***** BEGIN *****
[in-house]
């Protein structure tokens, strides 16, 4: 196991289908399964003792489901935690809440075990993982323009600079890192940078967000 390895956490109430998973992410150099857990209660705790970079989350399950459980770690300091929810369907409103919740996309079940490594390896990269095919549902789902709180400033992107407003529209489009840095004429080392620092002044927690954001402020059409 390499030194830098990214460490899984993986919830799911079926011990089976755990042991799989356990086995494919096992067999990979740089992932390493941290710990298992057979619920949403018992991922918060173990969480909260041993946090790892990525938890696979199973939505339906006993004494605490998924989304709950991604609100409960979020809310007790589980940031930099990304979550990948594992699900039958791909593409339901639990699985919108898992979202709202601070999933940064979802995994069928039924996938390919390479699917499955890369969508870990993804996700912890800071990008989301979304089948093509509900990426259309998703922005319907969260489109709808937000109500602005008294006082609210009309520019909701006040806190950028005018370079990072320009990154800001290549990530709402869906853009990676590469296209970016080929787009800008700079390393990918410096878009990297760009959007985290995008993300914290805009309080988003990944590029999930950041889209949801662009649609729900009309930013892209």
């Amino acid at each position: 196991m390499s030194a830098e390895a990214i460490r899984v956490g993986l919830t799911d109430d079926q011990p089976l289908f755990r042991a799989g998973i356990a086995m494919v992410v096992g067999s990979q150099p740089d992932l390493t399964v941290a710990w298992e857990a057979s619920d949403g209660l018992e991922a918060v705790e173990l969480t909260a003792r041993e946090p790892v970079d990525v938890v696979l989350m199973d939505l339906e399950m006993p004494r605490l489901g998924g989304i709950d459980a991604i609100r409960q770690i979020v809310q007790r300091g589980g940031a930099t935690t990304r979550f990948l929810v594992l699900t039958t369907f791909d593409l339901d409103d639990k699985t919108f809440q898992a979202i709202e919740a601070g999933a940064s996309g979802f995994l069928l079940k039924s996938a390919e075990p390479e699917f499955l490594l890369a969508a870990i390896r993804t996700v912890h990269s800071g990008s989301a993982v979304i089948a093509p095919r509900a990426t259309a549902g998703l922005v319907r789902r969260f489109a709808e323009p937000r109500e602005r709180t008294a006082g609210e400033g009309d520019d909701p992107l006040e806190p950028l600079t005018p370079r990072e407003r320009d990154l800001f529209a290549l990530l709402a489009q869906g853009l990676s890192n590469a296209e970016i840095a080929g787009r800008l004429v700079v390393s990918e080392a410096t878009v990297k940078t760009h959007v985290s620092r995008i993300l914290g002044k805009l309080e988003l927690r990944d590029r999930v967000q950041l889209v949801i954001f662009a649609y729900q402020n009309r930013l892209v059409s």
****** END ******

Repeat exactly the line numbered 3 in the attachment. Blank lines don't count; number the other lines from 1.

């Amino acid at each position: 196991m390499s030194a830098e390895a990214i460490r899984v956490g993986l919830t799911d109430d079926q011990p089976l289908f755990r042991a799989g998973i356990a086995m494919v992410v096992g067999s990979q150099p740089d992932l390493t399964v941290a710990w298992e857990a057979s619920d949403g209660l018992e991922a918060v705790e173990l969480t909260a003792r041993e946090p790892v970079d990525v938890v696979l989350m199973d939505l339906e399950m006993p004494r605490l489901g998924g989304i709950d459980a991604i609100r409960q770690i979020v809310q007790r300091g589980g940031a930099t935690t990304r979550f990948l929810v594992l699900t039958t369907f791909d593409l339901d409103d639990k699985t919108f809440q898992a979202i709202e919740a601070g999933a940064s996309g979802f995994l069928l079940k039924s996938a390919e075990p390479e699917f499955l490594l890369a969508a870990i390896r993804t996700v912890h990269s800071g990008s989301a993982v979304i089948a093509p095919r509900a990426t259309a549902g998703l922005v319907r789902r969260f489109a709808e323009p937000r109500e602005r709180t008294a006082g609210e400033g009309d520019d909701p992107l006040e806190p950028l600079t005018p370079r990072e407003r320009d990154l800001f529209a290549l990530l709402a489009q869906g853009l990676s890192n590469a296209e970016i840095a080929g787009r800008l004429v700079v390393s990918e080392a410096t878009v990297k940078t760009h959007v985290s620092r995008i993300l914290g002044k805009l309080e988003l927690r990944d590029r999930v967000q950041l889209v949801i954001f662009a649609y729900q402020n009309r930013l892209v059409s």